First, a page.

health status (are people with certain physical illnesses well represented or excluded, e.g. heart disease, COPD, colitis, migraine, and is there any difference between how the treatments affect those with these illnesses than those without)
The list goes on. Do vegans react to a medication differently than carnivores? Is exposure to certain types of pollution a factor? Hair colouring? People can make educated guesses about what factors make a difference, but without the data, they don’t know for sure. They can only be 100% sure of the effect on everyone if they test everyone.
Even a large study with great variation can be tricky. Like with outcome measures, statistics can hide important variations in the subject population if not used well. If improvements were seen in the group as a whole, was it just one particular subset of test subjects that saw an improvement? Do they share something in common? Do you share that common factor? It could even be a different cause for their illness. This is something we neither understand well or can reliably measure. A treatment that affects MDD due to one cause may not touch MDD caused by something different.
Mental illness is diverse, complex, and rooted in multiple causes. All of these make reliable and informative statistical sampling more challenging.
So… Give Up?
We are not saying that evidence doesn’t matter—far from it. But it’s important to recognize there are limitations to the evidence available. More importantly, don’t be manipulated by deceptive language. You want to choose the treatments that have the best chance of helping you and treating your illness. Try to have realistic expectations. You don’t need more disappointment.
Some treatments are supported by strong evidence. This includes larger studies, broader sampling, and better outcome measures. Studies that can be independently replicated and high-quality meta-analyses are also important.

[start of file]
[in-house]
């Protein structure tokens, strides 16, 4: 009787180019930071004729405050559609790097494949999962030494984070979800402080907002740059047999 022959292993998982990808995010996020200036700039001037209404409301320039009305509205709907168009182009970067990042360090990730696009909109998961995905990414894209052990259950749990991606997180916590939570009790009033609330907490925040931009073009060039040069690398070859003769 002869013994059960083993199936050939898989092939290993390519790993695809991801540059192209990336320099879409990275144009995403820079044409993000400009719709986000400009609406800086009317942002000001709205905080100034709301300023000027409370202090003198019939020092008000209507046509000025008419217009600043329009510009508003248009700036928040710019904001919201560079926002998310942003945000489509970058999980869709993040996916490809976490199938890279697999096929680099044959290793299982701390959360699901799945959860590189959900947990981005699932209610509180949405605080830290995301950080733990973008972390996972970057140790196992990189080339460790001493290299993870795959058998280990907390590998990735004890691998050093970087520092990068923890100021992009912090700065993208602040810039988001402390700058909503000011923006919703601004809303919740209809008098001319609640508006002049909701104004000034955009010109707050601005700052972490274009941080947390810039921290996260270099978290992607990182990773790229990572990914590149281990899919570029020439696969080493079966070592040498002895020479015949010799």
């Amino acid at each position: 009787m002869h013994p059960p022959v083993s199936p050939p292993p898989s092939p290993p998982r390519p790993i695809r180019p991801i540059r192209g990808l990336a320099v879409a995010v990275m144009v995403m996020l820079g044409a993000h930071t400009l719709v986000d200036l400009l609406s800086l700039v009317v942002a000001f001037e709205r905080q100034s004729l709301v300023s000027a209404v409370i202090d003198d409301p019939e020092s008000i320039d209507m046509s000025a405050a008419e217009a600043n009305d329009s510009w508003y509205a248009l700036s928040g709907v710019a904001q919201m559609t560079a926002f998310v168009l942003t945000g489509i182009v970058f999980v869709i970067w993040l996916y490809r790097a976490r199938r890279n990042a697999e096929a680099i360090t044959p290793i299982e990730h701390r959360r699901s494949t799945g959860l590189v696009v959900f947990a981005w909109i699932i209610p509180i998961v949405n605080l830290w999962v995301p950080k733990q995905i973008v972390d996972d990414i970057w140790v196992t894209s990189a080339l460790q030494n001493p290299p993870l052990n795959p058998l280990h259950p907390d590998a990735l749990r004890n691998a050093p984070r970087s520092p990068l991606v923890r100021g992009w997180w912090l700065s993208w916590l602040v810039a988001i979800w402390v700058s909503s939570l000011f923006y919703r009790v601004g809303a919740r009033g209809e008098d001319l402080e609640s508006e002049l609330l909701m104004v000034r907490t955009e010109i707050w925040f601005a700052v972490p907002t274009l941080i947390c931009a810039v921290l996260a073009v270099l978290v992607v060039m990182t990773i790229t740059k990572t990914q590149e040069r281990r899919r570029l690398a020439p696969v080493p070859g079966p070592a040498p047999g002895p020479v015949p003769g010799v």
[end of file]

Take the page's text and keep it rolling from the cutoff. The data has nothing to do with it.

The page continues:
Evaluating the quality and applicability of research is something you should be doing with your doctor or other health professionals. Don’t just bring some paper and say you’re convinced the treatment it describes is credible and applicable to you, so you’re going to try it. Discuss with them which studies and treatments best apply to your illness. Remember that they have extensive expertise in interpreting medical literature. Use that to your (and their) advantage.
Accept that high-quality evidence isn’t available to answer every question. Sometimes doctors have to rely on gut instinct or clinical intuition. They’ve seen that “certain types” of people do well on one medication but not another, and that’s why they recommend it to you. They’re filling gaps in the evidence with (ad hoc, informal, and subconscious) observational studies of their own.
What we hope is to lower your expectations to match reality. Finding the right treatment for you may not be a quick or easy process. You will likely have to try several different things, some may partly work, some won’t work at all. It’s not a failure, it’s a necessary part of treating your illness.
An evidence-based treatment is not a guarantee. Evidence is not absolute. This is particularly true in mental health, where one illness can have different symptoms and different causes.
Stronger evidence is obtained by reducing variability and the scope of investigations. That decreases the chance that the evidence will apply to you.
There are many different types of evidence-producing studies. Some are more convincing than others, as is others replicating the studies and getting the same results.
Interpreting evidence is incredibly difficult and terms like “significant” are often used in a technical manner which can be misleading to casual readers. Doctors, in particular, have the background that can help you interpret evidence.
As you read through PBM, you’re left with the impression that psychiatry consists of extracting a diagnosis from a patient, and based on that diagnosis, psychotropic medications are then prescribed, or if they’re feeling particularly nasty, ECT is delivered. This is the model that is implied through repeated, disparaging use of the phrase “biological psychiatry.”